Two people who met through the commonality of having undergone heart transplant surgery have tied the knot in a heart-warming love story메이저사이트.
Ham Eun-ji, 28, who underwent a heart transplant for dilated cardiomyopathy at the age of 13, and Choi Jae-won, 34, who underwent a heart transplant for cardiac hypertrophy two years ago, are getting married on the 11th, according to Seoul Asan Medical Center on Friday.
Ham was diagnosed with non-Hodgkin’s lymphoma, a type of blood cancer, at the age of three and was declared cured by the time she was in elementary school, but she was diagnosed with dilated cardiomyopathy again at the age of 13.
Dilated cardiomyopathy is a rare and incurable condition that affects about 1 in 100,000 children in which the heart muscle fails to expand and contract, causing heart failure and arrhythmias.
Unable to function without cardioversion, a drug that strengthens the heartbeat, he needed a heart transplant, and miraculously, a heart donated by a brain-dead child was available within a month.
However, Ham’s long battle with cancer had already strained his family’s finances, and the tens of millions of won for the operation was not easy to come by.
That’s when Yoo Mi Lim, a professor of nursing at Dankook University, who was a nurse at the Congenital Heart Disease Centre at Asan Medical Center in Seoul, lent a helping hand.
“I’ll be your aunt,” she told Ham, and with the help of the Asan Social Welfare Foundation, the Korean Heart Foundation, and Ham’s elementary school and neighbouring school, she was able to raise the money for the surgery.
At just 13 years old, Ham could have been terrified ahead of the major surgery, but instead, she was a spirited girl who walked into the operating theatre shouting “Fighting” to comfort her father, who was worried about her.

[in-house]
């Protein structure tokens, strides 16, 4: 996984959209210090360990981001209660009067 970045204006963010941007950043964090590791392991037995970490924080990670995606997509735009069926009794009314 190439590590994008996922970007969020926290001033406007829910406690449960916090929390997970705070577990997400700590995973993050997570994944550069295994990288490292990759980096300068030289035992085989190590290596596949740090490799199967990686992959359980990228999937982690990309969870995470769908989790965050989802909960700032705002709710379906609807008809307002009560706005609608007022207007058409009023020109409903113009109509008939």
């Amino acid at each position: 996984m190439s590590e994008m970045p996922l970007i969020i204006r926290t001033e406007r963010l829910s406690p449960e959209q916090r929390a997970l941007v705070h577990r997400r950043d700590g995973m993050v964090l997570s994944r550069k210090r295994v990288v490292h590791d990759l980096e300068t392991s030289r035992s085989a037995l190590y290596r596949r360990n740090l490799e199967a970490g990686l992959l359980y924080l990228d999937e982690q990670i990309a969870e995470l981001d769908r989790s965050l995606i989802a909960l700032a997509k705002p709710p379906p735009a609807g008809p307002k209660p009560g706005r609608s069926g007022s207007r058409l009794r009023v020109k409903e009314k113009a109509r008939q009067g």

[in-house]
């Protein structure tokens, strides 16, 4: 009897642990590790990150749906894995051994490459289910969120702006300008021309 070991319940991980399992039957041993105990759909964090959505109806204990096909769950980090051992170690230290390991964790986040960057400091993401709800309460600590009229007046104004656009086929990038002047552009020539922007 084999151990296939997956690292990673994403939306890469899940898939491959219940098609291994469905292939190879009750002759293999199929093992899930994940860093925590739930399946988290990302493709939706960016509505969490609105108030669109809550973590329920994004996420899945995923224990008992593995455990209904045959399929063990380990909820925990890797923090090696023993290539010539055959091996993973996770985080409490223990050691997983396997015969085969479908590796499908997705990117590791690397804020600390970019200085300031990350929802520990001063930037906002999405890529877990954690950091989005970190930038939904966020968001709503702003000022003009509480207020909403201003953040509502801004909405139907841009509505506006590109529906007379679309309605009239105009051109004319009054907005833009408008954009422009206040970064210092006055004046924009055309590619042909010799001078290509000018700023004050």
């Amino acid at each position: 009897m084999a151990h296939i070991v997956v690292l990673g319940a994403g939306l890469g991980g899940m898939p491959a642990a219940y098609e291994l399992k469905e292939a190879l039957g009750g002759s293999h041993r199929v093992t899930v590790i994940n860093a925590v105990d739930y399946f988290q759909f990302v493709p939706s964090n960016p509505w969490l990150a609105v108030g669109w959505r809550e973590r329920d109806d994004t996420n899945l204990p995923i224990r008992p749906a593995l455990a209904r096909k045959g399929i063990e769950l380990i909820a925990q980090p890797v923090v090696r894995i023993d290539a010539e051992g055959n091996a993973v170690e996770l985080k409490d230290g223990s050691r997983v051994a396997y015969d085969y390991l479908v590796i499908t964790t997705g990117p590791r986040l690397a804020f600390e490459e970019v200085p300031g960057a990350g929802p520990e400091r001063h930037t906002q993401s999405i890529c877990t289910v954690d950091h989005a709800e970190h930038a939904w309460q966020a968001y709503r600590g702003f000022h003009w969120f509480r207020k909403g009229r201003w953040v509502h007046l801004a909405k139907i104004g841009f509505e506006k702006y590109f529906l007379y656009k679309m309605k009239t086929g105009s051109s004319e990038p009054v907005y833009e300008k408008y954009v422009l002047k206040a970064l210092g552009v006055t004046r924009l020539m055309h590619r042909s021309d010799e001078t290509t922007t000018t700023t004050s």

He underwent a successful surgery under the guidance of Dr Yoon Tae-jin, a professor of paediatric cardiothoracic surgery at Seoul Asan Medical Center, and once he had recovered, he continued to practice aikido to improve his physical fitness.
He also helped patients with heart disease by sharing his knowledge and experience, regularly visiting online cafes frequented by patients and answering their questions in detail.
It was at this café that Ham and her husband-to-be met.
Choi, who had an enlarged heart and was on a ventilator and left ventricular assist device while waiting for a heart transplant, was so grateful for Ham’s generous advice that he offered to buy her a meal, and the two became lovers.
Now, the soon-to-be husband and wife have been each other’s biggest supporters, keeping an eye on each other’s health and visiting hospitals together.
“Sometimes it’s difficult for patients, especially women, to talk about marriage,” Ham told Yonhap, adding, “I want to show that I, who is 17 years into my heart transplant, am living a healthy life by getting married and having a family like everyone else.”
He also joined the organ donor pledge in 2021. “I, who had difficulty even breathing, am miraculously living a second life through the noble sharing of life by a donor,” said Mr Ham. “I want to transform someone’s desperation into dreams and hopes through donation.”